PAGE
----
Building a Park November 15, 2009Posted by gordonwatts in life, Seattle.
Hi. My name is Gordon, and I’m 43 years old, and I’ve never been to a town meeting. I guess my kid finally made me see the light of day, admit I had a problem, and attend.
Ok, I know, not such a big deal. I suspect that most people haven’t been to town meetings. I don’t mean the political things where you talk to a candidate – rather I mean the town meetings where very local issues are discussed – like safety, zoning, and… parks.
Seattle has allocated almost 3 million bucks to turn a street into a park. The idea is to shrink the 2-lane street down to one late, and use the reclaimed space for a “strip-park”. This will be right around the corner from my house and run 5 blocks. This is a very cool idea – there is nothing like this around my house. I regularly take my kid down to the Sculpture Park to play – and that is a good distance. If they make it possible for kids to hang out in this park, well, that should be a real improvement. The idea reminds me of things they try to do in Europe – small cities have lots of small parks littered about. J-mo and I and Paula got a lot of use out of them.
But the real reason I went was safety. There is one section of the street that is prone to drug deals. On it there used to be a park. It totally failed and was taken over by drug dealers, their clients, and homeless who, for whatever reason, didn’t want to take advantage of the local housing opportunities. The result was that no one that lived in that area used it.
They re-made that park into a dog park. I’m not sure why, but it works. Maybe it is there are people. Maybe that there are so many dogs running around it all the time. Whatever – the drug dealers have all been pushed out onto the street. A pain for pedestrians, but their numbers are smaller. So – if they do this park right, they will hopefully reduce their numbers even further.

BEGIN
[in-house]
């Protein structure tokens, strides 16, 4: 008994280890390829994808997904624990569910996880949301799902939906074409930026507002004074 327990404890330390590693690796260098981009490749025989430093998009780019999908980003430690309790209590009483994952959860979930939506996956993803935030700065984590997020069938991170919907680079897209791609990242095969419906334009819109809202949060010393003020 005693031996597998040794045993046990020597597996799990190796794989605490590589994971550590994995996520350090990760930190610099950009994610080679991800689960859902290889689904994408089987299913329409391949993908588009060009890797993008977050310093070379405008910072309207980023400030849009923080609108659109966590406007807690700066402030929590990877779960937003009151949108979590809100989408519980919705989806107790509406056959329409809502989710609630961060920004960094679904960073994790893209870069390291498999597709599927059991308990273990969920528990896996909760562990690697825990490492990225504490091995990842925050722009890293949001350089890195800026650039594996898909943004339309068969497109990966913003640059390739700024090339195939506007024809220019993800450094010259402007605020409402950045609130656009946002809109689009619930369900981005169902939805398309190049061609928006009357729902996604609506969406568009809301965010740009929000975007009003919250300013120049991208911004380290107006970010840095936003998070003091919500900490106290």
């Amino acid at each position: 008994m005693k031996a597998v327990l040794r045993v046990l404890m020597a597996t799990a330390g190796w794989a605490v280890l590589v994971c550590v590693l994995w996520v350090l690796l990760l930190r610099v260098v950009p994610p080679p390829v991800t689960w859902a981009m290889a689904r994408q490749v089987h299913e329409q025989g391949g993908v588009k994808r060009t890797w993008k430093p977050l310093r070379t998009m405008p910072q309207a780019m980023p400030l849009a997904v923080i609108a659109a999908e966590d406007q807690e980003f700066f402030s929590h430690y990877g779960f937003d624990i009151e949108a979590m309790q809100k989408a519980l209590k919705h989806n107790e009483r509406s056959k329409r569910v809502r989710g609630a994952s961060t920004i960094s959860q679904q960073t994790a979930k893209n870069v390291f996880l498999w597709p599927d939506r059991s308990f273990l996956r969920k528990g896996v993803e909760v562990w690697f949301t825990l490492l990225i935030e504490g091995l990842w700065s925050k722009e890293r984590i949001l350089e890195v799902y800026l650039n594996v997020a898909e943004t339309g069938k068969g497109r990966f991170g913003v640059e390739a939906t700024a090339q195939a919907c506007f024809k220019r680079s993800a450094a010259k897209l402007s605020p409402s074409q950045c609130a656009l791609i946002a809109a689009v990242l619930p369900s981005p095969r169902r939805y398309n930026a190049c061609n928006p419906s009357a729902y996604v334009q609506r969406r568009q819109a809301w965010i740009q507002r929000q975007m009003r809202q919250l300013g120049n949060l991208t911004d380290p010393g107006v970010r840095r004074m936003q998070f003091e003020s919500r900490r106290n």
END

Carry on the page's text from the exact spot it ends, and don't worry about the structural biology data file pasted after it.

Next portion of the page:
And if the park is done right, perhaps it will attract more people to the area – which will make it even more safe. Certainly, if it becomes a destination for folks…
The town meeting was something else. It was clear that the overriding concern was safety. Almost everyone had a comment about it. And the meeting facilitator had a lot of trouble getting people to talk about the design of the park. Lots of comments along the lines of “No Park Benches!”, with the sub-text – that is where the homeless & drug dealers will hang out. Ugh. If the park is designed from that point of view then it will definitely not be enjoyable. Sort of the way Fermilab went over-board and put in Kerberos for their security making it one of the most difficult labs to interact with.
Even though I went to talk about security, I ended up making only design comments. They had a mouth-full… And… well, I felt a little sorry for them. Also, and please don’t take me wrong, this is an urban environment – it seemed like some people wanted an environment much like the idyllic suburbs. Something I don’t think is possible (nor totally desirable – after all, there is a reason to live in an urban environment). And a park with no-place to sit? :(
Something else, more related to the themes of this blog, occurred to me as I sat listening. There have got to be other cities that have done things similarly – and some must have succeeded and others failed. Have there been studies of what works and what doesn’t work in a situation like this? While it isn’t all science, I bet there is some useful studies that could be done to provide guidance.
My favorite comment at the meeting was the cigarette butt one. You can’t smoke in bars in Seattle. And bars aren’t allowed to put cigarette butt trashcans outside the bar. A community group said they picked up 4 trash bags worth of butts over a one block area of one of the popular bar streets. 4 trash bags!!!! Of butts! Ohhh, if I were only John Stewart, I’d feel a great riff coming on…